While the band's performances are fantastic, there's fewer of them scattered across this seventy plus minute experience than you would expect. A good chunk of this album winds up being the many ambient tracks that play up both the Middle Eastern atmosphere, as well as the shaman-related themes. Some are not that bad, such as the just over a minute-and-a-half "Convolut-ion, Manifestat-ion, Secret-ion, Karma-lravatl the Thunders Emerged", which carries a subtle tribal rhythm behind the loud clanging of bells, or the small segment that hits around four minutes in on "Lunar Transcendence & the Secret Kiss of Nut". But then you have tracks like "Permutation in the Aetheric Void (Ma-Ion Sacred Seal)", which is just under four minutes of Noise, random drum beats, and a didjeridoo. This all gives way to more of that nightmarish environment "Fires of Prometheus" created on the eight minute piece of Ambience titled "Shaman and the Waning Moon", which, sadly, just gets boring after a while, much like the start of "The Awakening of Astral Orphic Mysteries - Behind the Eyes of Irida".
While the chunks of Ambience are nice, after a while they get incredibly tedious and, coupled with the statement Acherontas himself made about the album, only makes Ma IoN (Formulars of Reptilian Unification come off as incredibly pretentious with the delusion of trying to break the modern Black Metal mold that this album perfectly fits in with. Countless times the performances reminisced of modern legends like Dimmu Borgir and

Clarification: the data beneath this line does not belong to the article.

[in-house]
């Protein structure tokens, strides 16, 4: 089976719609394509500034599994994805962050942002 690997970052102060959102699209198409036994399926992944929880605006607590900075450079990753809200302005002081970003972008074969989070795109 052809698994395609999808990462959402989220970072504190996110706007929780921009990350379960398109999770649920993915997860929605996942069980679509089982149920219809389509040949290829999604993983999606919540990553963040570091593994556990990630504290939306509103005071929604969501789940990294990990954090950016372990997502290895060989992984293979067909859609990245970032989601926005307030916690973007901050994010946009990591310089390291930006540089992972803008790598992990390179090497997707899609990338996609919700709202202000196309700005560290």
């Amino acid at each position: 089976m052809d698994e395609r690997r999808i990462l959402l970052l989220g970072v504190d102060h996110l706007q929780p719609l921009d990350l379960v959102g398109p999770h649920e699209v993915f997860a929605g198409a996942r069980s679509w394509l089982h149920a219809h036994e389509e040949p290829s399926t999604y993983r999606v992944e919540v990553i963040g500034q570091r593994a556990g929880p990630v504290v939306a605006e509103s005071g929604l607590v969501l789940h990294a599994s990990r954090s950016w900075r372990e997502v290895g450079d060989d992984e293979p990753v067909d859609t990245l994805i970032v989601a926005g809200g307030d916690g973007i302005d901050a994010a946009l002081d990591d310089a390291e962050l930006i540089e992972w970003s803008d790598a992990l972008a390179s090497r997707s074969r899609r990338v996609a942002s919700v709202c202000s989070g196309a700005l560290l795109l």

Honestly, if the Ambience were cut down, Ma IoN (Formulas of Reptilian Unification) would stand as a solid album that let those segments progress the concept naturally. The performances themselves are top notch, spanning various Black Metal territories with ease, all the while benefiting from those aforementioned elements when not abused to pad things out. Even then, the actual songs are good enough that the Ambience is so far from necessary, but thanks to how much is present, you'll probably forget half of the actual performances you heard until a second spin in where you'll find yourself giving up on resisting the urge to skip past the obvious atmospheric filler.
But, this doesn't mean the talent on display isn't worth checking out at all. If anything, Acherontas is just guilty of trying to build this album up to be more epic and genre defining than it wound up being. Ma IoN (Formulas of Reptilian Unification) has some damn good Black Metal songs, a few good bits of Ambience, and a choice you need to make: Do you sit through the padding and eventually grow so bored that it takes away the impact of the music almost entirely, or cut most of it out yourself and make the album flow better through audio editing software or keeping certain tracks out of the playlist? Personally, I suggest the latter of those two options, as there is still some impressive reasons present in the few songs that justify hearing this album at least once.
Review originally posted at Apoch's Metal Review.